Parents teaching financial literacy for kids

One of the biggest mistakes parents make is assuming their children are too young to understand how to handle money. Given the right context, even a very young child can be taught the value of a dollar as well as the importance of saving. Financial literacy for kids is easy by following this guide.

Financial Literacy Starts by Teaching the Value of Money

Show your kids early on that money comes from work and not from mom and dad. Establish a no work, no money dynamic. Make sure your child has age-appropriate chores from as early as he can do them even if it’s something as simple as putting his own toys away every night before bed. And make sure that he knows that it’s doing these chores that result in his allowance. Giving money to kids just because they’re kids is a mistake that can easily backfire in young adulthood with a feeling of entitlement instead of a strong work ethic. The best ways to save money doesn’t have to apply to just adults as kids can live the frugal lifestyle just as well.

Budgeting for Kids 101

Learning to work within your resources is an excellent lesson to learn young. Teach your kid how to create a budget for his money. Have him list how much he plans to spend, to save and to give to charity and then help him stick to it—especially the savings and the charity part. Does your son or daughter want a new video game or bike? Encourage him or her to work and save for it. With a young child, you might want to help motivate him with matching contributions from you and other relatives so that he can achieve his goals in a realistic time frame based on his age.

The Financial Literacy System

Financial literacy for kids revolves around creating a system. This system includes different areas of personal finance like budgeting. Part of effective budgeting is planning so you can make it from one paycheck to the next without going broke. This is true for allowances as well. To that end, you’ll want to give your child his allowance every week at the same time. This will teach him to make his money last and to plan for the unexpected. And don’t make your child ask for his or her allowance. You don’t have to ask for your paycheck, do you? Another way to motivate young children is to encourage them to keep a running tally of how much money they’ve got saved and how close they are to their goals.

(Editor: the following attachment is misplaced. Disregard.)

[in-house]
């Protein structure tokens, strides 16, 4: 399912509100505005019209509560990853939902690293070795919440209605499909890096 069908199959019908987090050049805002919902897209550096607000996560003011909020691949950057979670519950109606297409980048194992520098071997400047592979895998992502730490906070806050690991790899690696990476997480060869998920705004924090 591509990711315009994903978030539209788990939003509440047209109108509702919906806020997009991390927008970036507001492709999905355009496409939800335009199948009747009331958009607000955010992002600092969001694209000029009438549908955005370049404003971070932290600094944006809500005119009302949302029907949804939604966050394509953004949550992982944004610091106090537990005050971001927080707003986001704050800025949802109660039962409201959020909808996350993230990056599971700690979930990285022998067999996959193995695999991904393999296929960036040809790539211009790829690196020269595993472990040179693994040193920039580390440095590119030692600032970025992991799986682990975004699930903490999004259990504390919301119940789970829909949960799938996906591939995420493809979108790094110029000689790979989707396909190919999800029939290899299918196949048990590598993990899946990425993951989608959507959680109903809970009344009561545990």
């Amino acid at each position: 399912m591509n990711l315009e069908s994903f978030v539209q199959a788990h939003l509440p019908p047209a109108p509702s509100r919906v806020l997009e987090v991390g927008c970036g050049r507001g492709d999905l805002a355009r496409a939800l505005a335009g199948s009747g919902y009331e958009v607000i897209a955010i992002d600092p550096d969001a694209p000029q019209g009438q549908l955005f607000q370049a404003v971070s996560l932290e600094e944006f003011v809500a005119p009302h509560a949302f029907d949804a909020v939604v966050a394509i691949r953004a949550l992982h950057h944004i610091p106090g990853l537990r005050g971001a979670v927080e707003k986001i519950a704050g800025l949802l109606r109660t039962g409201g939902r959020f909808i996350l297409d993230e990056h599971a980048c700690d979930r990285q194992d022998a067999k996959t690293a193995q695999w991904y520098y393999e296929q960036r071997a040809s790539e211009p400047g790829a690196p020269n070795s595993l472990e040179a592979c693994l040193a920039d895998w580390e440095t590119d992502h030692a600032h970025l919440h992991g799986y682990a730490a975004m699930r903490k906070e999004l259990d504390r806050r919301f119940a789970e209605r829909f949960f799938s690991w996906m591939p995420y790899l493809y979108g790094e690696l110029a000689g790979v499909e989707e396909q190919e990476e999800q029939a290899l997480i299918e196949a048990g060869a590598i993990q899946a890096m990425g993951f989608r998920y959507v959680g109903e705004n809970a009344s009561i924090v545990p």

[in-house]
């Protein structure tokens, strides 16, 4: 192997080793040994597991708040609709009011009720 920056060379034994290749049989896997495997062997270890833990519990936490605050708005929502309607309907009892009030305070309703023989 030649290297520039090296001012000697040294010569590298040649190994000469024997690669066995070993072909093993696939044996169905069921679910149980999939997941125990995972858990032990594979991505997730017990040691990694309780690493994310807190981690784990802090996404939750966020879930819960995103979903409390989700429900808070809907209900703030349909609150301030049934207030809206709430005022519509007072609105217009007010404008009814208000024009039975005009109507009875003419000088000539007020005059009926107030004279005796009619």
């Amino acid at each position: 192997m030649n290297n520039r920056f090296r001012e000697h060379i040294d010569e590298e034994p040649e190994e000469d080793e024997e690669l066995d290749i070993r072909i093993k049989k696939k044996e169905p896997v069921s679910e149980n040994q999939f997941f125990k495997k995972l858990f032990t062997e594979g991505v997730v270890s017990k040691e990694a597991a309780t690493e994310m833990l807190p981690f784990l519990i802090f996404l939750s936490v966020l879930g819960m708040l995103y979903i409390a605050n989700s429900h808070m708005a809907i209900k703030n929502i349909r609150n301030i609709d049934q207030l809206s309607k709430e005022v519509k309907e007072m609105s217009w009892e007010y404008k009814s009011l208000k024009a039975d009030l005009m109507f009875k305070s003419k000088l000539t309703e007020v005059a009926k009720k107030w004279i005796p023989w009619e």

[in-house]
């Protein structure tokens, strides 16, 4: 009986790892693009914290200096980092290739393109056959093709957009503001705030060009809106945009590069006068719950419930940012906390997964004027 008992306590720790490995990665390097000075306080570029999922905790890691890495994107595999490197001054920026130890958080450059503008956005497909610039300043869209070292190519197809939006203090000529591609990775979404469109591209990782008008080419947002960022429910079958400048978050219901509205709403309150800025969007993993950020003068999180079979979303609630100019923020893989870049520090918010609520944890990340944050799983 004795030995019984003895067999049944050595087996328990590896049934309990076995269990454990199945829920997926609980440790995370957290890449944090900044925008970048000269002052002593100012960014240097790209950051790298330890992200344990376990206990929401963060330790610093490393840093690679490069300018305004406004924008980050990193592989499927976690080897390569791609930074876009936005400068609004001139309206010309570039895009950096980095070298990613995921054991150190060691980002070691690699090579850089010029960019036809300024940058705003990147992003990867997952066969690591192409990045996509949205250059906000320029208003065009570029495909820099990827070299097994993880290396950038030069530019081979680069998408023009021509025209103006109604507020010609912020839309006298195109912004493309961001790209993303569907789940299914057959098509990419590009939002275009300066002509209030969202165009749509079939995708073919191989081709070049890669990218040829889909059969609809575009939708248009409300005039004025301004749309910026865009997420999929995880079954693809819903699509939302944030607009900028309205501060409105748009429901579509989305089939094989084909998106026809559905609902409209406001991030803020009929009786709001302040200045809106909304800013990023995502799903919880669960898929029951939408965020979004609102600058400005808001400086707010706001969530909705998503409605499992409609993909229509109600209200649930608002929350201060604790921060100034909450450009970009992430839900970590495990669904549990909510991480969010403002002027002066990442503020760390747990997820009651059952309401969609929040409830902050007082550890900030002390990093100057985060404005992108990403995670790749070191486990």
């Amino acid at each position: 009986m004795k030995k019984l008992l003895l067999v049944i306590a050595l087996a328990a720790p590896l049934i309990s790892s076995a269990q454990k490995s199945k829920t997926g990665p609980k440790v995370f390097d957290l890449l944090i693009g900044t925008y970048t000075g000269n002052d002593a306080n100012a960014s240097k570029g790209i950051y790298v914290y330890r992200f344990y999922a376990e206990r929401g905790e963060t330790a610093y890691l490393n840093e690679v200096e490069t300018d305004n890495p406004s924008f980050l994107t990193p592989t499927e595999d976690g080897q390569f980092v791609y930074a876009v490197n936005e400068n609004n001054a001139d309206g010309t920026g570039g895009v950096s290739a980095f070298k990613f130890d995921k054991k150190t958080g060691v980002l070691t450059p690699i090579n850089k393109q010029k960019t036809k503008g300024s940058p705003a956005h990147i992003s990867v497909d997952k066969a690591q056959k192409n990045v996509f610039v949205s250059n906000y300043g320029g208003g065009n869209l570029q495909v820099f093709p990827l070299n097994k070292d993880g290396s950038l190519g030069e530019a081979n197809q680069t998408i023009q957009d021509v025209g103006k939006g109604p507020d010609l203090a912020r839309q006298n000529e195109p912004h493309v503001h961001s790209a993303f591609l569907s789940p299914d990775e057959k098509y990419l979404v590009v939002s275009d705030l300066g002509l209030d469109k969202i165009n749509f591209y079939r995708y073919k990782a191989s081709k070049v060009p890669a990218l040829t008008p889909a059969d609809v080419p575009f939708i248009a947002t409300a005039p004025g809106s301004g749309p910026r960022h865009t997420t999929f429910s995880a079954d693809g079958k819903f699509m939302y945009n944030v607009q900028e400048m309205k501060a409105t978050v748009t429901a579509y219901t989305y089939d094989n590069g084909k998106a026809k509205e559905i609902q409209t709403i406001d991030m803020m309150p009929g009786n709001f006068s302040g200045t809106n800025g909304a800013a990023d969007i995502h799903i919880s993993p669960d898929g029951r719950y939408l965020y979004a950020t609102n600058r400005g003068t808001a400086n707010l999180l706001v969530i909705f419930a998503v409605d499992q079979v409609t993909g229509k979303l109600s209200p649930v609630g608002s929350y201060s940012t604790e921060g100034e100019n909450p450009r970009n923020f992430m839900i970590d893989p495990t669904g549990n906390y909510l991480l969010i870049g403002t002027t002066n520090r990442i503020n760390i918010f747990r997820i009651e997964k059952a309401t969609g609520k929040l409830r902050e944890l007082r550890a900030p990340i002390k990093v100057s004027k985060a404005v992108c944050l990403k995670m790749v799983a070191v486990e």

Leave It Up to Them

While there’s nothing wrong with asking your child what he’s saving for and why, don’t try to color his decision. If he saves and then spends his money on a toy that turns out to be a dud, that’s a lesson he can learn from. The general rule is unless what he’s planning on buying is inappropriate or a danger to himself, let him do it; after all, it’s his money. Creating that sense of independence is very important. It begs to ask the question whether or not you should give your kids a debit card.

Set a Good Example

Urge your kids to watch you pay bills. Explain your organization system when you get a bill either electronically or via regular mail. This will not only show your child that everyone at every stage of life has financial responsibilities, but it will also teach him organization and planning skills. Teach him or her which tips you use to save money on your utility bills. Be transparent about what things cost. Point out what each bill pays for such as hot water, heat, electricity, food, etc. Make sure you put things in terms even a young child can understand. While you may not want your young children to have exact income numbers, there’s nothing wrong with explaining that the car payment every month is the same price as a new Xbox, etc. Another important reason to get your kid used to paying bills is to prepare him for college expenses. A child age 12 or 13 isn’t too young to understand this. It’s also never too late to start saving for your child’s college tuition.

It’s never too early to teach your kids about the value of money. Financial literacy for kids is an important lesson that will be useful throughout the entirety of the child’s life. Learning how to write in cursive or learning about the Pythagorean Theorem is useful and all, but essential money management skills is something that will be used every day. Teaching kids about financial literacy is an invaluable lesson to learn. Don’t know how to start? Read about the best ways to teach kids about money.

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